I love the fact that you guys brought up Plato and Dianic and Faerie traditions, because that's kind of exactly what I mean. I can't claim I know a lot about the ins and outs of Dianic and Faerie sexual teachings (if anyone does, PLEASE point me towards some good reading material!) but obviously some paths place more value on certain sexual acts vs on other ones. That's kind of what I'm getting at, and not really just about the CHS statement, which spurred my thinking a bit, but I wasn't really *centered* on that. Basically, I guess, pagans (as a whole) do view sex as sacred but some view all [consensual] sexual acts as equal whereas other paths elevate one or more forms.

The other thing is that as soon as a view is expressed that's not quite as liberal as most "mainstream" paganism, the whole "this smacks of Christianity" is thrown out there. (I'm not picking on you, Karenwith4!!! Sorry to single your post out.) Whether this is regarding views on the importance of marriage, modesty, whatever. Christianity didn't have dibs on a lot of those conservative values. And I think sometimes there is an assumption that pagans who aren't quite liberal "enough" are just not fully able to leave their Christian roots behind. When that might not be the case...
Certainly, there are lost of historical instances of paganism having some very very conservative values, about sex, about gender roles, about violence and racial issues... I find modern paganism actually quite different in this respect - ie in tending to reject those values as un-pagan.

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#11 of 27 Old 05-30-2009, 03:41 AM
 
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As the Deity is a male and female essences joined together, he/she/it was able to create the universe, to create life. The polarity of the Goddess and the God, the yin and yang. The opposite of light and dark, merge, to create.....When does a person come the closest to this ideal? When male and female joins together (as god and goddess, if you will) and imitates the original act of creation, by creating new life.
I get what you're saying...I think. Maybe in the sense of a "sacred rite" kind of view? I'm not familiar with your path, so bear with me, I'm just musing more than anything. Obviously there are many many different paths of paganism: hard core polytheists, Wicca (which is also about balance that you talked about), Goddess worshippers, etc. So, I'm not going to say, "well, what about this path?"

My thought when I read the above quotes was that really aren't we just being anthropocentric when we label our deities as male and female in the first place? I tend to worship the goddess, but just because that is my need for a label, not because I think the deities look like humankind or that they have specific sex organs. I view them more as energy that we're not sure of the appearance, so they appear to us as familiar images of male or female, depending on their traits. So, wouldn't the union of any energy of humans be considered sacred? At least, as long as you were considering it so?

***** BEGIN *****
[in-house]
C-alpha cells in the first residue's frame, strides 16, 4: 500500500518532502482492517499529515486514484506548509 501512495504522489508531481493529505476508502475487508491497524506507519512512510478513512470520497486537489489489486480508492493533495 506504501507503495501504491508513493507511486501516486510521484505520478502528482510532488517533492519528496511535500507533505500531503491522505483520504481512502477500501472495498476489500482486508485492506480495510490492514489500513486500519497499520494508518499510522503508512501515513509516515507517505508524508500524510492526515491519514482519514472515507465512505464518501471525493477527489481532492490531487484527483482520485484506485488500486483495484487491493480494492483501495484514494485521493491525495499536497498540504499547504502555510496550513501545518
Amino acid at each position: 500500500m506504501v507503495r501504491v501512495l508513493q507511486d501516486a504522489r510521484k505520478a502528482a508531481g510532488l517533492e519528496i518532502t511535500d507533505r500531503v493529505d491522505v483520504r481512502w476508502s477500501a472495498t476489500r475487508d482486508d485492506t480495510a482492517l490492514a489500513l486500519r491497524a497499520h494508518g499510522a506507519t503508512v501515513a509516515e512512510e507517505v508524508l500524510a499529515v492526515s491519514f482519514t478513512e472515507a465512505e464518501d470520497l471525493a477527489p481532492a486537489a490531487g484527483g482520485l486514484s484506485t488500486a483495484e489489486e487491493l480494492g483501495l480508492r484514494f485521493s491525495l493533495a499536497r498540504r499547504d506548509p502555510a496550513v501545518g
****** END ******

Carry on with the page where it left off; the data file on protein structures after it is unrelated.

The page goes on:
Not really debating/arguing/whatever, just my rambling thoughts...

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#12 of 27 Old 05-30-2009, 11:46 PM - Thread Starter
 
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Maybe in the sense of a "sacred rite" kind of view?
Very much so.

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My thought when I read the above quotes was that really aren't we just being anthropocentric when we label our deities as male and female in the first place?
Yeah, the thought has crossed my mind. In one sense, there are many creatures that reproduce through male-female couplings. I know there are ALL sorts of exceptions, but it seems to be pretty common in animals at least, and I'm no botanist, but I know that many plants do come in male-female varieties. Some don't? Geesh, I know we covered this in middle school, wish I could remember more statistics. Anyway, not ALL creation is male-female, certainly. Heck, a volcano erupting "creates" as well, maybe not life but the opportunity for life. But safe to say that it is interesting that so many organisms need a male and a female union to create baby lifeforms. If you believe that the material world echoes the spirit world, then it might follow that the original spirit form needed a male and female energy to create. Maybe not male and female sex organs, but something like the union of yin and yang, or darkness or light, or whatever. The line in the middle, where they meet, is where creation happens. Maybe?

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I tend to worship the goddess, but just because that is my need for a label, not because I think the deities look like humankind or that they have specific sex organs. I view them more as energy that we're not sure of the appearance, so they appear to us as familiar images of male or female, depending on their traits. So, wouldn't the union of any energy of humans be considered sacred? At least, as long as you were considering it so?